Empowering Students in Open Research

Phil and I will be writing a twice-monthly column for the Chronicle’s new Re:Learning section. In my inaugural column, “Muy Loco Parentis,” I write about how schools make data privacy decisions on behalf of the students that the students wouldn’t make for themselves, and that may even be net harmful for the students. In contrast to the ways in which other campus policies have evolved, there is still very much a default paternalistic position regarding data.

But the one example that I didn’t cover in my piece happens to be the one that inspired it in the first place. A few months back at the OpenEd conference, I heard a presentation from CMU’s Norm Bier about that challenges of getting different schools to submit OLI student data to a common database for academic research. Basically, every school that wants to do this has to go through its own IRB process, and every IRB is different. Since the faculty using the OLI products usually aren’t engaged in the research themselves, it generally isn’t worth the hassle to go through this process, so the data doesn’t get submitted and the research doesn’t get done. Note that Pearson and McGraw Hill do not have this problem; if they want to look at student performance in a learning application across various schools, they can. Easily. Something is wrong with this picture. I proposed in Norm’s session that maybe students could be given an option to openly publish their data. Maybe that would get around the restrictions. David Wiley, who does a lot more academic research than I do, seemed to think this wasn’t a crazy idea, so I’ve been gnawing on the problem since then.

I have talked to a bunch of researchers about the idea. The first reaction is often skepticism. IRB is not so easy to circumvent (for good reason). What generally changed their minds was the following thought experiment:

  • Suppose that, in some educational software program, there was a button labeled “Export.” Students could click the button and export their data in some suitably anonymized format. (Yes, yes, it is impossible to fully de-identify data, but let’s posit “reasonably anonymized” as assessed by a community of data scientists.) Would giving students the option to export their data to any server of their choosing trigger the requirement for IRB review? [Answer: No.]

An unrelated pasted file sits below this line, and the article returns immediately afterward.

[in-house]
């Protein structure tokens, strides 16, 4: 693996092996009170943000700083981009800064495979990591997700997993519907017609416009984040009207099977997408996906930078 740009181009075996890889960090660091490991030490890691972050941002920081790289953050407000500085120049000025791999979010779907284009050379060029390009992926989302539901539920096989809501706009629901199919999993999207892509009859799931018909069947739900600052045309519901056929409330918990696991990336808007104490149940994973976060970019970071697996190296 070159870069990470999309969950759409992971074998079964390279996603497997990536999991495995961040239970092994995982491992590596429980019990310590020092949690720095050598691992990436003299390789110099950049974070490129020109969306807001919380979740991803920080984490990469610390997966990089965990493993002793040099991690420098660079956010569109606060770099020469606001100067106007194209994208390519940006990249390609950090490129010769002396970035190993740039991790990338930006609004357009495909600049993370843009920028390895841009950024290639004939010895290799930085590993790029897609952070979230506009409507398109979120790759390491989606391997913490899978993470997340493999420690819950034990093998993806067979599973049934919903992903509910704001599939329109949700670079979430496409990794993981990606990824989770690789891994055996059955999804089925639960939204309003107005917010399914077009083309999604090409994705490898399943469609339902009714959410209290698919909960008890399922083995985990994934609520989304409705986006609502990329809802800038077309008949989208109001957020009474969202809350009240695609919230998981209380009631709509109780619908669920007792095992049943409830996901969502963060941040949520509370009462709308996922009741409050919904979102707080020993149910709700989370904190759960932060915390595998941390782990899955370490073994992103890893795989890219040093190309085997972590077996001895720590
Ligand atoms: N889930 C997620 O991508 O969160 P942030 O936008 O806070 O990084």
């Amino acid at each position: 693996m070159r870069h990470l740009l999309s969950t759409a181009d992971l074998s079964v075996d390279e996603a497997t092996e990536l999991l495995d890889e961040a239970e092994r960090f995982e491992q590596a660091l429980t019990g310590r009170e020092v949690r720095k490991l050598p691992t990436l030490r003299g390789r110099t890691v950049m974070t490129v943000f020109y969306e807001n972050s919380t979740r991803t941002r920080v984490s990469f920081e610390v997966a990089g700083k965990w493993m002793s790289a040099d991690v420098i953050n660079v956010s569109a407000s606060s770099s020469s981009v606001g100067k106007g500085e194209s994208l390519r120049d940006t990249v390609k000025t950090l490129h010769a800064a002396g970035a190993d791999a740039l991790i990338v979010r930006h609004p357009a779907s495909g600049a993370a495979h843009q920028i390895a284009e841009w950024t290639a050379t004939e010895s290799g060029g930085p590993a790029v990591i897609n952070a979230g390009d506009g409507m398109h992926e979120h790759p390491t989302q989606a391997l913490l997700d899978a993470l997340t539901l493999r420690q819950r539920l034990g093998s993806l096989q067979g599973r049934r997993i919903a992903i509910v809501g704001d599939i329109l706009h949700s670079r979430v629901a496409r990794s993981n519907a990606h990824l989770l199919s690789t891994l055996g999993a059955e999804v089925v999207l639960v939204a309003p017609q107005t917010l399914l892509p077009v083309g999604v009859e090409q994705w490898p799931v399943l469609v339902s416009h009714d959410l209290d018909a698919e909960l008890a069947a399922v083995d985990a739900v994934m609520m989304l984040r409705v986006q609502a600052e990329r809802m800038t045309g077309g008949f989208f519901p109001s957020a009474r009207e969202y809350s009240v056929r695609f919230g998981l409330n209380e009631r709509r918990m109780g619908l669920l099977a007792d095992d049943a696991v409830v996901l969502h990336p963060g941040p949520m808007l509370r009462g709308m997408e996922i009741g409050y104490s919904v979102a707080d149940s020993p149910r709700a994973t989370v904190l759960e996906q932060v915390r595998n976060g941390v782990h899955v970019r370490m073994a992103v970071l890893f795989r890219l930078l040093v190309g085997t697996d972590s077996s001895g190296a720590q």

• Suppose the export button offered a choice to export to CMU’s research server. Would giving students that option trigger the requirement for IRB review? [Answer: Probably not.]

There are two shades of gray here that are complications. First, researchers worry about the data bias that comes from opt in. And the further you lead students down the path toward encouraging them to share their data, such as making sharing the default, the more the uneasiness sets in. Second and relatedly, there is the issue of informed consent. There was a general feeling that, even if you get around IRB review, there is still a strong ethical obligation to do more than just pay lip service to informed consent. You need to really educate students on the potential consequences of sharing their data.

That’s all fair. I don’t claim that there is a silver bullet. But the thought experiment is revealing. Our intuitions, and therefore our policies, about student data privacy are strongly paternalistic in an academic context but shift pretty quickly once the institutional role fades and the student’s individual choice is foregrounded. I think this is an idea worth exploring further.

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About Michael Feldstein

Michael Feldstein is co-Publisher of e-Literate, co-Producer of e-Literate TV, and Partner in MindWires Consulting. For more information, see his profile page.
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